December 7, 2022

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The optical system of the octopus has been mapped which is impressive

Humans and octopuses descended from a common ancestor 500 million years ago, but the visual system evolved quite differently to serve the same purpose. We both have pupils and a lens that directs light into the retina.

Cephalopods have the largest brains of any invertebrate, with approximately two-thirds of the information-processing tissues involved in vision alone. As you can see, these sea creatures have really good vision, even in the dark.

Now, scan her University of Oregonis the first to successfully map the visual system of octopuses, which required the analysis of 26,000 cells.

The analysis found four different types of cells, each emitting different chemical signals. Neurotransmitters, as in us, occur in octopuses, but in them there are several smaller nuclei of neurons. Scientists have identified several genetic factors and signaling molecules unique to octopuses that likely help shape their neural development.

The atlas presented here provides a map of such studies and generally provides a way to understand the functional, developmental, and evolutionary logic of the cephalopod visual system.

Like vertebrates, the octopus’ visual system is composed of layers, but not like ours. The diversity of cell types and the way they are organized in the brain of cephalopods varies greatly.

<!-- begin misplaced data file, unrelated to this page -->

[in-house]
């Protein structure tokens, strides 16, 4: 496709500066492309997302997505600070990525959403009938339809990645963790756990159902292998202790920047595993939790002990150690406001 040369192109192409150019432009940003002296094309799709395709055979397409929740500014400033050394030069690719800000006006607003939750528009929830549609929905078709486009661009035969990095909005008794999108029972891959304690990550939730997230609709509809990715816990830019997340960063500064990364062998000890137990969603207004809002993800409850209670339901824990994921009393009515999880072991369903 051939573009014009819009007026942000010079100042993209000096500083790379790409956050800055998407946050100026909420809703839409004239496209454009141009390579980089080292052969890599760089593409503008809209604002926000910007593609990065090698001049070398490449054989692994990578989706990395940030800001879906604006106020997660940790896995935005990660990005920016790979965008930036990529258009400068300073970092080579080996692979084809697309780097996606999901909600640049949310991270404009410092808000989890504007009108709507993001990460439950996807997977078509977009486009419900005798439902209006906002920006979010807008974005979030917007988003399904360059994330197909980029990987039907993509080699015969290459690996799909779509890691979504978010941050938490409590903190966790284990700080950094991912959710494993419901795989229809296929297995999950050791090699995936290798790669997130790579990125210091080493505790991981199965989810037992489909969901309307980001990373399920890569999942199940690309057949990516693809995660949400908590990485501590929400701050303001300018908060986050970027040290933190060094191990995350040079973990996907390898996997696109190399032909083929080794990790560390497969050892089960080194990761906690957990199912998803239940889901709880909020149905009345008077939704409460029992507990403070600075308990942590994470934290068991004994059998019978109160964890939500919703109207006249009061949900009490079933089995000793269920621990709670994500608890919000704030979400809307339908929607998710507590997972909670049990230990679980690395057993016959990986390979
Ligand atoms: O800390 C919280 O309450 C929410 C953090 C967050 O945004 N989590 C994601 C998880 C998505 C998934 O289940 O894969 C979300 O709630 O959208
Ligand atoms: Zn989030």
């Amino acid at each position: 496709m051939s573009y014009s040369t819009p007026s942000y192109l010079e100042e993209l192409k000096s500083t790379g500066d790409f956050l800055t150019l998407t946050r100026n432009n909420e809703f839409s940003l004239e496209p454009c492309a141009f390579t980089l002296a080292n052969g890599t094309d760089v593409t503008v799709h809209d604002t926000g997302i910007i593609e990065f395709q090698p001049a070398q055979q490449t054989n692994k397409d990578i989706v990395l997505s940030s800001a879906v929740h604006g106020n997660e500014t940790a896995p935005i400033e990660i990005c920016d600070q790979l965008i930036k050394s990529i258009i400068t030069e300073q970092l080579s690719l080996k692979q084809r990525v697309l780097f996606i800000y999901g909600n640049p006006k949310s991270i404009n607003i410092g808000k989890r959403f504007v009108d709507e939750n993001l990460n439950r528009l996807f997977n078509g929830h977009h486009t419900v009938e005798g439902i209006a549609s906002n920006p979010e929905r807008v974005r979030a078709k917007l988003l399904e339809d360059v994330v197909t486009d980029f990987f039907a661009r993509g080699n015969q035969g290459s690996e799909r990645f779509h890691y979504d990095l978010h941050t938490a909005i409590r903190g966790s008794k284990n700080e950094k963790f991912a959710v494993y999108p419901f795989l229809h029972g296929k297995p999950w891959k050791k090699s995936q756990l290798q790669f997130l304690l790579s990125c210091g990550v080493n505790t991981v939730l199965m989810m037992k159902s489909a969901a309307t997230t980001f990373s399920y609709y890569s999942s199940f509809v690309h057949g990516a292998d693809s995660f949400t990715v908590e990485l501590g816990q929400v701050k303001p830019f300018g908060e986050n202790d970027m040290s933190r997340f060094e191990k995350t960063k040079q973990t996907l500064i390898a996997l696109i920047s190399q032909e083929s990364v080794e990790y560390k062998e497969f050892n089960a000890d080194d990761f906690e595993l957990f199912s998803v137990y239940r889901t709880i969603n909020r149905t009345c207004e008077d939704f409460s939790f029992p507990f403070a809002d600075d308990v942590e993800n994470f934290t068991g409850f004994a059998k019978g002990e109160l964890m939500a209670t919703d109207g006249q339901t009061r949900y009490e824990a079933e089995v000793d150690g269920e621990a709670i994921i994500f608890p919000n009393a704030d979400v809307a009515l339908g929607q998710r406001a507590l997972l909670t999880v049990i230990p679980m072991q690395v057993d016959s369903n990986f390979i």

On an apparent level, neurons don’t fire at each other – they use different neurotransmitters. But they probably do the same kind of calculation, but in a different way.

One of the biggest questions is how the visual system of cephalopods evolves. Octopuses spend years developing their formidable brains, but how does information from their retina help with development?

In vertebrates, photoreceptors in the retina deliver the message to neurons. But in cephalopods, the retina is not directly connected to the brain, and instead, the photoreceptors are connected directly to the brain’s optic lobe.

Future studies will investigate whether these direct messages influence the development of immature neurons and how many eventually join the mature visual system. Scientists continue to study to map the remaining third of octopus brains.

The search was published in current biology.

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